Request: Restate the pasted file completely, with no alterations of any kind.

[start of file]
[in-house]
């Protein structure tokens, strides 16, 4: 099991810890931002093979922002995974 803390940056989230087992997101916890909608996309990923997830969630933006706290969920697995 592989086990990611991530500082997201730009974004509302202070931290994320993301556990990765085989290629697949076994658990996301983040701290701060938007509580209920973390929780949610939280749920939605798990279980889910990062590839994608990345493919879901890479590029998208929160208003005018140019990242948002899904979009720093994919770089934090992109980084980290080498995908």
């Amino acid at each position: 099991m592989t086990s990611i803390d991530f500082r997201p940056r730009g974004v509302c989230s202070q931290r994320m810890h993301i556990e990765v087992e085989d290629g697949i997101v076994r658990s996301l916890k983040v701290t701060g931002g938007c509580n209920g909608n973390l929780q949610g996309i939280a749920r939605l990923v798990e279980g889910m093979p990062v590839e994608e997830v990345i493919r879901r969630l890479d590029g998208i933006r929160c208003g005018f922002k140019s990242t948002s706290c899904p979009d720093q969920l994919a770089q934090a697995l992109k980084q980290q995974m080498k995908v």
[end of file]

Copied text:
[in-house]
């Protein structure tokens, strides 16, 4: 099991810890931002093979922002995974 803390940056989230087992997101916890909608996309990923997830969630933006706290969920697995 592989086990990611991530500082997201730009974004509302202070931290994320993301556990990765085989290629697949076994658990996301983040701290701060938007509580209920973390929780949610939280749920939605798990279980889910990062590839994608990345493919879901890479590029998208929160208003005018140019990242948002899904979009720093994919770089934090992109980084980290080498995908």
């Amino acid at each position: 099991m592989t086990s990611i803390d991530f500082r997201p940056r730009g974004v509302c989230s202070q931290r994320m810890h993301i556990e990765v087992e085989d290629g697949i997101v076994r658990s996301l916890k983040v701290t701060g931002g938007c509580n209920g909608n973390l929780q949610g996309i939280a749920r939605l990923v798990e279980g889910m093979p990062v590839e994608e997830v990345i493919r879901r969630l890479d590029g998208i933006r929160c208003g005018f922002k140019s990242t948002s706290c899904p979009d720093q969920l994919a770089q934090a697995l992109k980084q980290q995974m080498k995908v």